Ash Wednesday Meditation – Prayerful Tuesday

“Therefore I despise myself,
and repent in dust and ashes.”
Job: 42:6

“You desire truth in the inward being;
therefore teach me wisdom in my secret heart.”
Psalm 51:6

God Speaks to Job out of the whirlwind William Blake, 1757-1827
God Speaks to Job out of the whirlwind
William Blake, 1757-1827

Tomorrow is Ash Wednesday and the beginning of Lent.  Growing up in the Christian Church (Disciples of Christ) tradition I knew about Ash Wednesday but the community I worshiped in didn’t celebrate it.  It wasn’t until I was an adult, and living in California, that I really understood that having a smudge of ashes on my forehead meant repentance.  Repentance is not just saying sorry, it means examining my past behavior and then changing what I do in the world, turning my actions around to behave as the faithful follower of Jesus I wish to be. And unless I begin the process of change, or at least try to repent, I have not truthfully repented.  Because repentance is a spiritual practice God knows  I will stumble and have to start all over again.  Failing isn’t seen as failure, but as one more step in changing from the old me to the new me.

In today’s world people blithely say they are giving something up for Lent. Often it is some type of food, drink, or action, such as weight loss or smoking none of which really affect our lives and like New Year’s resolution never keep.  That is not what the repentance of Ash Wednesday or the time of Lent is.  No, it means looking closely at what we do every day and then vowing to the Holy Spirit to change some aspect of our life to fit more closely with the teachings of Jesus.  To do that is a truly meaningful act of fasting and repentance; also a very difficult one.  But remember failing to keep your promise is only failure if you don’t start over right where you left your fasting path.

So the spiritual practice for this week is to prayerfully look at your life and what you do every day.  Is there something in need of changing?  Is there something you could do better, or begin to do, which would bring new meaning to your life?  Then, for your Ash Wednesday statement of repentance, choose to promise God you will repent and change; then practice changing your actions for Lent.  Don’t feel discouraged if it is difficult and you have trouble getting started, just keep trying and taking your discouragement to God in your prayer practice.  After all there is a reason it’s called a “practice.”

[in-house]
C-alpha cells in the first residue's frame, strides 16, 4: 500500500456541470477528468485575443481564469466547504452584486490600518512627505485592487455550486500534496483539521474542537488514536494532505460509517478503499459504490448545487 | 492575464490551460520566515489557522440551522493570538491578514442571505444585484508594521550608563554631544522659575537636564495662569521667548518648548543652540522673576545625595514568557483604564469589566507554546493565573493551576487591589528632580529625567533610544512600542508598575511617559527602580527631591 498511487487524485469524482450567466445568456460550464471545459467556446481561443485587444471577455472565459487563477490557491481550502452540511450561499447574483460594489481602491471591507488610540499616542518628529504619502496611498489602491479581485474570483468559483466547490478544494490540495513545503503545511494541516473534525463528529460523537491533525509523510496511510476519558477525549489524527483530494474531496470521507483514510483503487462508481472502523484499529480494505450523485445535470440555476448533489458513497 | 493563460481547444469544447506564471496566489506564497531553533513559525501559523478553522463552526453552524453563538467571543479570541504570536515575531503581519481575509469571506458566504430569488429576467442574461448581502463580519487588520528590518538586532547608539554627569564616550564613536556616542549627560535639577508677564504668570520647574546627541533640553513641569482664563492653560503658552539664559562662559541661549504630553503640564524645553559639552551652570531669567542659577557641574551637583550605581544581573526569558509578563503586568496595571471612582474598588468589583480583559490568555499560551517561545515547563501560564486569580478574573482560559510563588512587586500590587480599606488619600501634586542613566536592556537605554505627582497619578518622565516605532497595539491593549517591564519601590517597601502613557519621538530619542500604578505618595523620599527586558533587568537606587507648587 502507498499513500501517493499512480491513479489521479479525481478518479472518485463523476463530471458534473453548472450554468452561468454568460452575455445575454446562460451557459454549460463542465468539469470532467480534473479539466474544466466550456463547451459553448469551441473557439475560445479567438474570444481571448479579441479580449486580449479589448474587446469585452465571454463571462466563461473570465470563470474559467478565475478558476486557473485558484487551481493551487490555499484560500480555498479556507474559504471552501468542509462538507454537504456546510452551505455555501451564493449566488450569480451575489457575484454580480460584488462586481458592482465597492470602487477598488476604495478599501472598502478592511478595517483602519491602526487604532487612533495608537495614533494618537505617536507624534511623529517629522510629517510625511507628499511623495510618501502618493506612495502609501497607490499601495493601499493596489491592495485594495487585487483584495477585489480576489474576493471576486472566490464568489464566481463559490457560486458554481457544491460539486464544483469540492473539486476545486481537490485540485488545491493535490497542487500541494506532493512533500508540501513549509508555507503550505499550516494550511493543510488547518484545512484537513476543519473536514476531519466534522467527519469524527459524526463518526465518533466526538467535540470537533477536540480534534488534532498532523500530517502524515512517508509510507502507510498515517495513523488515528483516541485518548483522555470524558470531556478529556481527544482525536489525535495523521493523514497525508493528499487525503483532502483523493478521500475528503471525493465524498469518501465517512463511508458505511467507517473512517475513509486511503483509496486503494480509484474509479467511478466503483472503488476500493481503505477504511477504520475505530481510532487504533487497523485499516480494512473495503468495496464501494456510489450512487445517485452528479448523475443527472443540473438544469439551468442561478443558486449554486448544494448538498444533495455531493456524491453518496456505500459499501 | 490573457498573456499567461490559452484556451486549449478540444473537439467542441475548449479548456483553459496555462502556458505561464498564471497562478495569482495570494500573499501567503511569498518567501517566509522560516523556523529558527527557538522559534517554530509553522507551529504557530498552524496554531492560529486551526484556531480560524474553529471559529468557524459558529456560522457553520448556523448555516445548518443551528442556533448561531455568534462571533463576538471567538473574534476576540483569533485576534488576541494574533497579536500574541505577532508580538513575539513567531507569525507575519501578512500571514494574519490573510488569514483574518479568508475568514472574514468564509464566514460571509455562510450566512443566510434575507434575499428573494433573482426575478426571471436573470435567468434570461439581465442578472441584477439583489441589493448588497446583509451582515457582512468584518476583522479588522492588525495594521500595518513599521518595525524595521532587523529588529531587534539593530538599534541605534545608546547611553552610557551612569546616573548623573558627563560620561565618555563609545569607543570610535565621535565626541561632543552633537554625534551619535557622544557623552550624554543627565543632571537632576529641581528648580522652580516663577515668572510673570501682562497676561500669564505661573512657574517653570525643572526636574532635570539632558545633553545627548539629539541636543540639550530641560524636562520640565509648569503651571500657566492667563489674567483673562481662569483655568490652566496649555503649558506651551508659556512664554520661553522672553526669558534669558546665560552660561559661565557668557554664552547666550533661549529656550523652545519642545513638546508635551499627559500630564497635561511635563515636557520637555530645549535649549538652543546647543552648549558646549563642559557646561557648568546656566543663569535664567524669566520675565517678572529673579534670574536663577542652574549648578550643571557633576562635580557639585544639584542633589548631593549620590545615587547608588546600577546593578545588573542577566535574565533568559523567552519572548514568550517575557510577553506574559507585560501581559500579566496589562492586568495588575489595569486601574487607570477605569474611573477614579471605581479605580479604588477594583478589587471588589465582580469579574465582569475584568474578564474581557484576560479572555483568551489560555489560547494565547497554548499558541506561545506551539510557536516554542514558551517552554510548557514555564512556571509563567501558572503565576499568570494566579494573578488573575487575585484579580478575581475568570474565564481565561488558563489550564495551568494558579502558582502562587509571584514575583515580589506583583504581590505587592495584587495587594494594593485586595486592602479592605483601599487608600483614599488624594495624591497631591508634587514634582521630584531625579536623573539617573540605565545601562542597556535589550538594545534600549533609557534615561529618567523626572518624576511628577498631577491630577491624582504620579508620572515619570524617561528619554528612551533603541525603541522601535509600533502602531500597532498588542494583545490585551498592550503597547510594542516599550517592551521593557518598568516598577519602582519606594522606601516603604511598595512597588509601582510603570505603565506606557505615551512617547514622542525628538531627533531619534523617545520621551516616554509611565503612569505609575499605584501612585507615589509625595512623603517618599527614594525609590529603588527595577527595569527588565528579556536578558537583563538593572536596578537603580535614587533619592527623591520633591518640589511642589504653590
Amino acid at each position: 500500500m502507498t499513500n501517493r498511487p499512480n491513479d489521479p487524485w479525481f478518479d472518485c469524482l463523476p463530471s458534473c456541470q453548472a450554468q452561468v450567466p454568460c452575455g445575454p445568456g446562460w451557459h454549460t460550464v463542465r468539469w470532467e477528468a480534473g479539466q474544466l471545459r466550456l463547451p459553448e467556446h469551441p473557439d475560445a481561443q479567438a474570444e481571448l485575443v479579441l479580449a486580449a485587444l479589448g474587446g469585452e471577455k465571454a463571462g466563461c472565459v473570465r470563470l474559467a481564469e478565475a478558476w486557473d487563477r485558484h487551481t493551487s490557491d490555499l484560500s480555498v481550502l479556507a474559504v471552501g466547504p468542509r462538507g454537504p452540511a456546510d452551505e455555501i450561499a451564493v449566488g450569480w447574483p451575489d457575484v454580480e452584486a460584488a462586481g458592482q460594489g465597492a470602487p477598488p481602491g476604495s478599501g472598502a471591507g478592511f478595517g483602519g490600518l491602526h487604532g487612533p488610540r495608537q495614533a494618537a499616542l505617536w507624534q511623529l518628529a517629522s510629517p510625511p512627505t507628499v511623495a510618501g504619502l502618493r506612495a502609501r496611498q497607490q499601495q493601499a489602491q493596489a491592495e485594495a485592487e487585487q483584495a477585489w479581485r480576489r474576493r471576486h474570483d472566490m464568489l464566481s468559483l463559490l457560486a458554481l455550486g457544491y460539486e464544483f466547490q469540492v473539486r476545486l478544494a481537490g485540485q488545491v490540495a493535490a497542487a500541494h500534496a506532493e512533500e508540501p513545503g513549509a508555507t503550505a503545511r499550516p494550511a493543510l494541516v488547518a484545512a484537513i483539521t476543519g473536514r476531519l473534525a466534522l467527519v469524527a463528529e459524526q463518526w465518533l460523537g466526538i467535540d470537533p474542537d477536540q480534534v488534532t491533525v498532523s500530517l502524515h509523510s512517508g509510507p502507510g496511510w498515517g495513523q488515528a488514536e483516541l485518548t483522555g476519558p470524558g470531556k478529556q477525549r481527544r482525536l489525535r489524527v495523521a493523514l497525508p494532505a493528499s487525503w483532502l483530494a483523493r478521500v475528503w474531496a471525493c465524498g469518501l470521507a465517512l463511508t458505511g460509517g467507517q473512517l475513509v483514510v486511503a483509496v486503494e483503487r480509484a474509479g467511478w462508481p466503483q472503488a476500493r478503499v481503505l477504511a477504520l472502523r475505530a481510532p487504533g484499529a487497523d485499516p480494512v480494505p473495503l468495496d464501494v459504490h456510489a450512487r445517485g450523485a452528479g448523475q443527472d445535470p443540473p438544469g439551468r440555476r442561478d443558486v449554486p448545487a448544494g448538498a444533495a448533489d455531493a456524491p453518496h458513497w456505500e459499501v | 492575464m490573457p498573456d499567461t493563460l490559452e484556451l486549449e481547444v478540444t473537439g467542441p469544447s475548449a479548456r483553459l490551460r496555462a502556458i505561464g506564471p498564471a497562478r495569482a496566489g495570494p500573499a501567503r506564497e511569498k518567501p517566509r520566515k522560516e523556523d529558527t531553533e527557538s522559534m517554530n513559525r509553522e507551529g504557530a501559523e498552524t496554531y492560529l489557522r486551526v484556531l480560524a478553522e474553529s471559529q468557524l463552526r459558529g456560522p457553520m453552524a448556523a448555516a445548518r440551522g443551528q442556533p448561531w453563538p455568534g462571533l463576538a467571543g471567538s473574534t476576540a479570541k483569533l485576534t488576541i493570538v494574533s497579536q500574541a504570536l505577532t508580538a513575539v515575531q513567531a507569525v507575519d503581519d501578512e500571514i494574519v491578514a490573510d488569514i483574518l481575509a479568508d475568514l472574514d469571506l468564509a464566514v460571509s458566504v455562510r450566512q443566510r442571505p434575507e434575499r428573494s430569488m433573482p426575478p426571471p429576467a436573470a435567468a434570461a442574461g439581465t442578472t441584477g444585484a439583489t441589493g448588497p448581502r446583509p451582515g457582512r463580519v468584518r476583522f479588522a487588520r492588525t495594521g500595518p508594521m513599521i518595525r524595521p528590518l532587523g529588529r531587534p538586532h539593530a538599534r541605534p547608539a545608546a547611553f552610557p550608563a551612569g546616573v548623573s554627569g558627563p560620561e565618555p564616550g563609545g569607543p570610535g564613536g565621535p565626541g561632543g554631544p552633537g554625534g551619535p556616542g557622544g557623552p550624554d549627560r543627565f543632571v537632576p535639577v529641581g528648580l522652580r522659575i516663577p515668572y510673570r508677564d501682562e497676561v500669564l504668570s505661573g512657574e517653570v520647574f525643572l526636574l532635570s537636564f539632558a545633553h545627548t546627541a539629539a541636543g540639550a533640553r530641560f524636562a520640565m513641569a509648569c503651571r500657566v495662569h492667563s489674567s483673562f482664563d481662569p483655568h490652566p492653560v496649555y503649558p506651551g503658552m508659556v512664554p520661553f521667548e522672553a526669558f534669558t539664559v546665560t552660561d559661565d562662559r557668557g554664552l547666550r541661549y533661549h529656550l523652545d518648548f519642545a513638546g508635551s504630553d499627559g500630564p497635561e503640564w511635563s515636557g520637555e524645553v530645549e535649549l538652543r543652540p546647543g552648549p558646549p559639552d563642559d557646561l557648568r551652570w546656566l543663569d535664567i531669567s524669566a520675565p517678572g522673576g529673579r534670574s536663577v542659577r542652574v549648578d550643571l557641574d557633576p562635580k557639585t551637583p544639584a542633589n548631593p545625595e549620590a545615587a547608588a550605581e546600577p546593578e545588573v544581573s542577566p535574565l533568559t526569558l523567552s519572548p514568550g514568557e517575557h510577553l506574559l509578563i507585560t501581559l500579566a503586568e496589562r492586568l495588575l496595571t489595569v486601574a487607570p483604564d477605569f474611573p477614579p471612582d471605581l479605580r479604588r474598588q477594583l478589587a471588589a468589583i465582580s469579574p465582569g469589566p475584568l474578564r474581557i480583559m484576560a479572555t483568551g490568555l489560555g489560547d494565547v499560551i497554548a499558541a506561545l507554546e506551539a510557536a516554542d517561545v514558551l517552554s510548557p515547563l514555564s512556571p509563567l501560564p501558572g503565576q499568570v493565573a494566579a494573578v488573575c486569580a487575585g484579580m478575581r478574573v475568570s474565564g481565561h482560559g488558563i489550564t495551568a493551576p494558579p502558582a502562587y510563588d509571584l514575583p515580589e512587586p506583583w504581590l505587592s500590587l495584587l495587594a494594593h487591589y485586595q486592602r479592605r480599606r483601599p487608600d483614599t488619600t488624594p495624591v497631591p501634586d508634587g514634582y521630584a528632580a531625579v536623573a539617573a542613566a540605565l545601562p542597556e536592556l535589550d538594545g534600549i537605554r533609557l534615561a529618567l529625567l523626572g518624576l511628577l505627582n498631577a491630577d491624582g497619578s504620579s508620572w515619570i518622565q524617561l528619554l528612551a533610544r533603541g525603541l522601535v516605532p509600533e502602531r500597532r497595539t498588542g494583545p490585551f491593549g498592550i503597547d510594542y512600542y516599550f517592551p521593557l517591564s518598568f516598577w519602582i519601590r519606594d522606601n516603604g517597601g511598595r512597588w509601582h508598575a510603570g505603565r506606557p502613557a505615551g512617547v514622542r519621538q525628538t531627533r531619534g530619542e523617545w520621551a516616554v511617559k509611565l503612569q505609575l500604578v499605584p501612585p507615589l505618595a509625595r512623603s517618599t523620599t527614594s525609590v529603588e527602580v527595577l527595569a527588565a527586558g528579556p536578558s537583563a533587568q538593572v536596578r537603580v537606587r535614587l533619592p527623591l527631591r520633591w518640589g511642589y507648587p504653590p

May your Lenten meditations and fasting bring joyful changes into your life.

Ruth Jewell, ©February 9, 2016

JOB’S WIFE

Scripture: Job 2:9-109Then his wife said to him, “Do you still persist in your integrity? Curse God, and die.”10But he said to her, “You speak as any foolish woman would speak. Shall we receive the good at the hand of God, and not receive the bad?” In all this Job did not sin with his lips.

I am taking a class on “Job and the Mystery of Suffering” this quarter and when we were assigned this passage to write on for this week I found it way more interesting than I thought I would.  The book of Job is a difficult book at its best and when I read it the first time I started having questions about Job’s wife but couldn’t find anything about her.  She is mentioned only twice and is never named and in a culture where remembering your name when you’ve died is your immortality that is complete death.  So I want to take her part, I want to be her advocate, I only have questions